BERLIN (Reuters) – Germany’s navy chief stepped down on Saturday after drawing criticism for saying Russian President Vladimir Putin deserved respect and that Kyiv would never win back annexed Crimea from Moscow.
“I have asked Defence Minister Christine Lambrecht to relieve me from my duties with immediate effect,” Vice Admiral Kay-Achim Schoenbach said in a statement. “The minister has accepted my request.”
Schoenbach made the remarks to a think-tank discussion in India on Friday, and video was published on social media. The comments came at a sensitive time as Russia has amassed tens of thousands of troops on Ukraine’s borders.
Diplomatic efforts are focused on preventing an escalation. Russia denies it is planning to invade Ukraine.
In New Delhi, Schoenbach, speaking in English, said Putin seeks to be treated as an equal by the West.
“What he (Putin) really wants is respect,” Schoenbach said.
“And my God, giving someone respect is low cost, even no cost… It is easy to give him the respect he really demands – and probably also deserves,” Schoenbach said, calling Russia an old and important country.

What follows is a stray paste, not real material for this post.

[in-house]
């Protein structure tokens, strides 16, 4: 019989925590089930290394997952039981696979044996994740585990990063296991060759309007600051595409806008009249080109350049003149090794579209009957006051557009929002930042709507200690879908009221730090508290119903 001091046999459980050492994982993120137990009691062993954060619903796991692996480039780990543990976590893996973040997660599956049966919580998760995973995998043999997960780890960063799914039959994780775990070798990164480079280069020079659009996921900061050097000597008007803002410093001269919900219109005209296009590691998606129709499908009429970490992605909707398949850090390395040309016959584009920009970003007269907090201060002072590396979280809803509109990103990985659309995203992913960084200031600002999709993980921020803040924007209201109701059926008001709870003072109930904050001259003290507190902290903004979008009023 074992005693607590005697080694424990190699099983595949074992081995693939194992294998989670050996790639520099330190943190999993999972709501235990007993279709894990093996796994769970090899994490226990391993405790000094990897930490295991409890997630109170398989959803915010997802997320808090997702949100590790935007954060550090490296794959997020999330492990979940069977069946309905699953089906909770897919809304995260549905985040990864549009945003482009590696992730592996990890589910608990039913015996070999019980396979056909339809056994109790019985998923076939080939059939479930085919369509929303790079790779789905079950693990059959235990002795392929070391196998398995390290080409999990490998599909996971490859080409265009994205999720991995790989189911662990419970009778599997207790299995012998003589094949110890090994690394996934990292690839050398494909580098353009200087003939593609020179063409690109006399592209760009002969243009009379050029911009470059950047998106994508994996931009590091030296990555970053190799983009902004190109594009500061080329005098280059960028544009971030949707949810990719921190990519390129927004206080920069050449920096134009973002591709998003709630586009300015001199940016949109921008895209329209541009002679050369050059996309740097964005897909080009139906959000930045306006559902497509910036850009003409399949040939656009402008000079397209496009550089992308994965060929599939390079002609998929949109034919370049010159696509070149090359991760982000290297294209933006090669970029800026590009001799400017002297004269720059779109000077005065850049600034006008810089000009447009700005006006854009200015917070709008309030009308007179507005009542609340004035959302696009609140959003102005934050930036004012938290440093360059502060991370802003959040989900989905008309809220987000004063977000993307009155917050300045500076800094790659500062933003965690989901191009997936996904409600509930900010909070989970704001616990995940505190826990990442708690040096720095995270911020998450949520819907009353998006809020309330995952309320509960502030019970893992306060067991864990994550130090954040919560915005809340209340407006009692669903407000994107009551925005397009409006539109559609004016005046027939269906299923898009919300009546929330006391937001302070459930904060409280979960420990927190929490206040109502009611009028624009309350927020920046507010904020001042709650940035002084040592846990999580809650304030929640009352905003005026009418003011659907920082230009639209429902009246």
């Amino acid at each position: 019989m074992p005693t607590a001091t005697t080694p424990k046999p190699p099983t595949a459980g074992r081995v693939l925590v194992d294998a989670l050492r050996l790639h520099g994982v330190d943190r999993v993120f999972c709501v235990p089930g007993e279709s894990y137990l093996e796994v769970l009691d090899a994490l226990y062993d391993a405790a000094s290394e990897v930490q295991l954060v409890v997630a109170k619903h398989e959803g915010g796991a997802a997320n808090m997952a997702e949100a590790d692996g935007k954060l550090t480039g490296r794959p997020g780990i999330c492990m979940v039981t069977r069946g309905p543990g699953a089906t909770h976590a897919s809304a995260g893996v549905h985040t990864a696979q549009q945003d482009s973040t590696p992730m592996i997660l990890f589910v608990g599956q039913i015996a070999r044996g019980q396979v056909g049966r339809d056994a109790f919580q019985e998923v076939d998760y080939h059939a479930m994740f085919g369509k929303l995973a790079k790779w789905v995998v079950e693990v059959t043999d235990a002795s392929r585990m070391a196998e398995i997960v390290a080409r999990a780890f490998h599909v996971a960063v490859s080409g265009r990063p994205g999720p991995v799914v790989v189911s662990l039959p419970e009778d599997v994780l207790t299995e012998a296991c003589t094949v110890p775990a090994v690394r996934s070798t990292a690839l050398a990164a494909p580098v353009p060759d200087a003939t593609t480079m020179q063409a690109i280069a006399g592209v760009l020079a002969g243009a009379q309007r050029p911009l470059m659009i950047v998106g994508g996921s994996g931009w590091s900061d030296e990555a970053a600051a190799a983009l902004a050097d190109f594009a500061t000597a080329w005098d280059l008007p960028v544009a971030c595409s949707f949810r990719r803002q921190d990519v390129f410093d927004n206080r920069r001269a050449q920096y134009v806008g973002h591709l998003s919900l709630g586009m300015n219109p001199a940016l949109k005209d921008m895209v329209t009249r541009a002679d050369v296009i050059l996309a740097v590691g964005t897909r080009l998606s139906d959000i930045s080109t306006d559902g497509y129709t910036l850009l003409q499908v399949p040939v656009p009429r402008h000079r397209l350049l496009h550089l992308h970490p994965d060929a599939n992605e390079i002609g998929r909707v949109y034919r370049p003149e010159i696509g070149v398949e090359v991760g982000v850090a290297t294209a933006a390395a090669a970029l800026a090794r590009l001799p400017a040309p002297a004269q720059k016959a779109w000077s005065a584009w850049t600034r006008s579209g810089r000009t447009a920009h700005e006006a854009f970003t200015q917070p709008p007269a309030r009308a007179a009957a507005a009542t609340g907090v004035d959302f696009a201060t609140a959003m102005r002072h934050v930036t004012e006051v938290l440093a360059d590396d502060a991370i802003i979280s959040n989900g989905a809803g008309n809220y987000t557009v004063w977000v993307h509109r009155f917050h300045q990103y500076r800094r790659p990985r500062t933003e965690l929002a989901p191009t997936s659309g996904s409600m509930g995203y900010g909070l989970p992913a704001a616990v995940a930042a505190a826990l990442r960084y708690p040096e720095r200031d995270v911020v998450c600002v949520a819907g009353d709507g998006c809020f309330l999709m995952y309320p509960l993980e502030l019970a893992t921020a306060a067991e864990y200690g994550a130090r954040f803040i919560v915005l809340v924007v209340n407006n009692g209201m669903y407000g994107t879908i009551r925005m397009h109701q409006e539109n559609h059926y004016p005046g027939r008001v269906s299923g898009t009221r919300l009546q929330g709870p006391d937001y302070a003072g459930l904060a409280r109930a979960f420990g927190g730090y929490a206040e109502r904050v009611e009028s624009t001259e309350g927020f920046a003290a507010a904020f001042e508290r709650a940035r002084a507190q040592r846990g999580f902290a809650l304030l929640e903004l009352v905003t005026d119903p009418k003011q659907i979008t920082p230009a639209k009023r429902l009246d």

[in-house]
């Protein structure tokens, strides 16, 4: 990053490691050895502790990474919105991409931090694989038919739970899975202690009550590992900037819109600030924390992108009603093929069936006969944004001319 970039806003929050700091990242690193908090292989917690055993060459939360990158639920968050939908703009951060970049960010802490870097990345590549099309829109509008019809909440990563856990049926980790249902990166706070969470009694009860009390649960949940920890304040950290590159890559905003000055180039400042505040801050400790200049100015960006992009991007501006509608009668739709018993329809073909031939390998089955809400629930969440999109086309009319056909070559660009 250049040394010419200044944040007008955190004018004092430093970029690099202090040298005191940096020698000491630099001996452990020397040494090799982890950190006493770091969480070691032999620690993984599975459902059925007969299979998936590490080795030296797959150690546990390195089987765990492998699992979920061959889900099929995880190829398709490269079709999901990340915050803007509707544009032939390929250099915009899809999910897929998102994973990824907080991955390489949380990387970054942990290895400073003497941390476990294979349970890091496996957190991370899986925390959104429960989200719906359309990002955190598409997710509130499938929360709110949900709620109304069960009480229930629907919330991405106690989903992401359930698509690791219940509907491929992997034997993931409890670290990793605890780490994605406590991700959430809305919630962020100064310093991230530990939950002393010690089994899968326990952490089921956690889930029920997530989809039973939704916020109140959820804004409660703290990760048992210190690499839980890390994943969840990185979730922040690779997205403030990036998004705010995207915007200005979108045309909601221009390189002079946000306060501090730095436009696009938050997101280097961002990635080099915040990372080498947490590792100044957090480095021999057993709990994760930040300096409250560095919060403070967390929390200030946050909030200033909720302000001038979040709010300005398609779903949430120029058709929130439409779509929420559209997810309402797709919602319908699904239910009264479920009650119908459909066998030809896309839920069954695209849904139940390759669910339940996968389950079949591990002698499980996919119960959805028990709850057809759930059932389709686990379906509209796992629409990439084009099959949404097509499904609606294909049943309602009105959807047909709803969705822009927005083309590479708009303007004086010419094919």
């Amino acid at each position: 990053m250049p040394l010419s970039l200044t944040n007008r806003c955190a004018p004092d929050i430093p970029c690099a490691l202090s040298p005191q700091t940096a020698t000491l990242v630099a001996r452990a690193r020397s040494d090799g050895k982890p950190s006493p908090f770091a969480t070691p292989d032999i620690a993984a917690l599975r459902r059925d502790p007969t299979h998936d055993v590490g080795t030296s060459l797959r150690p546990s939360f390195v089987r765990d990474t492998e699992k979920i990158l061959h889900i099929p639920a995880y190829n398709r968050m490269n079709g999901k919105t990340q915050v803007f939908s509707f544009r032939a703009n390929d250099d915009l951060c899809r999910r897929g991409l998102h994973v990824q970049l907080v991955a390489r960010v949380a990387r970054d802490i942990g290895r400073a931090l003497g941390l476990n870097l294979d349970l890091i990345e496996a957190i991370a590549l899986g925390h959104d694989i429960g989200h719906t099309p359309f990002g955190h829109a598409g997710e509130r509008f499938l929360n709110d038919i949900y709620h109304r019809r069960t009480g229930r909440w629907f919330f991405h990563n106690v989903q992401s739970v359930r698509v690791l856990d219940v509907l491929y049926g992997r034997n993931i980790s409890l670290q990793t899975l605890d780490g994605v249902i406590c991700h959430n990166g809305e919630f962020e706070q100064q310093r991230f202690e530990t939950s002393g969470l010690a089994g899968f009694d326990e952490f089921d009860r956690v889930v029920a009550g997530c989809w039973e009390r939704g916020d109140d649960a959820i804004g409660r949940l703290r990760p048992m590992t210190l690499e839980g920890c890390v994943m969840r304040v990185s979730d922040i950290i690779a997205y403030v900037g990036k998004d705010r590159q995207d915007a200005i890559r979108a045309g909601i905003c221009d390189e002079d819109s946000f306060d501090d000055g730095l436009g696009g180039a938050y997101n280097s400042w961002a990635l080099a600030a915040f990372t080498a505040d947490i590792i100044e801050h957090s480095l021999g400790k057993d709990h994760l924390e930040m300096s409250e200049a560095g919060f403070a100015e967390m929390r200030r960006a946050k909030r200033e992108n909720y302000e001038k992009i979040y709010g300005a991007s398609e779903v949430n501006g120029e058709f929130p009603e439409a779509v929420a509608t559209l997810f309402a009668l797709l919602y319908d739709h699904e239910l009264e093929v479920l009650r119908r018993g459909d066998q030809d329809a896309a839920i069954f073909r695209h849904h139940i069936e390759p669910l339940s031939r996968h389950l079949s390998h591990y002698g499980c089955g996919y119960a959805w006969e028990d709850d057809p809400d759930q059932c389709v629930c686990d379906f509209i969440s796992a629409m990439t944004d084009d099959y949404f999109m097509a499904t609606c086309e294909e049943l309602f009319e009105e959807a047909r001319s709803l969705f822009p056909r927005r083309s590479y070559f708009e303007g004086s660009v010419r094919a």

Schoenbach conceded Russia’s actions in Ukraine needed to be addressed. But he added that “the Crimea peninsula is gone, it will never come back, this is a fact,” contradicting the joint Western position that Moscow’s annexation of the peninsula from Ukraine in 2014 cannot be accepted and must be reversed.
Prior to Schoenbach’s resignation, the defence ministry publicly criticised his remarks, saying they did not reflect Germany’s position in either content or wording.
Schoenbach apologized for his comments.
“My rash remarks in India … are increasingly putting a strain on my office,” he said. “I consider this step (the resignation) necessary to avert further damage to the German navy, the German forces, and, in particular, the Federal Republic of Germany.”
The Ukrainian Foreign Ministry had called on Germany to publicly reject the navy chief’s comments. Schoenbach’s comments could impair Western efforts to de-escalate the situation, Ukraine said in a statement.
“Ukraine is grateful to Germany for the support it has already provided since 2014, as well as for the diplomatic efforts to resolve the Russian-Ukrainian armed conflict. But Germany’s current statements are disappointing and run counter to that support and effort,” Ukraine’s Foreign Minister Dmytro Kuleba said separately in tweet.
(Reporting by Sabine Siebold; Editing by Catherine Evans and Cynthia Osterman)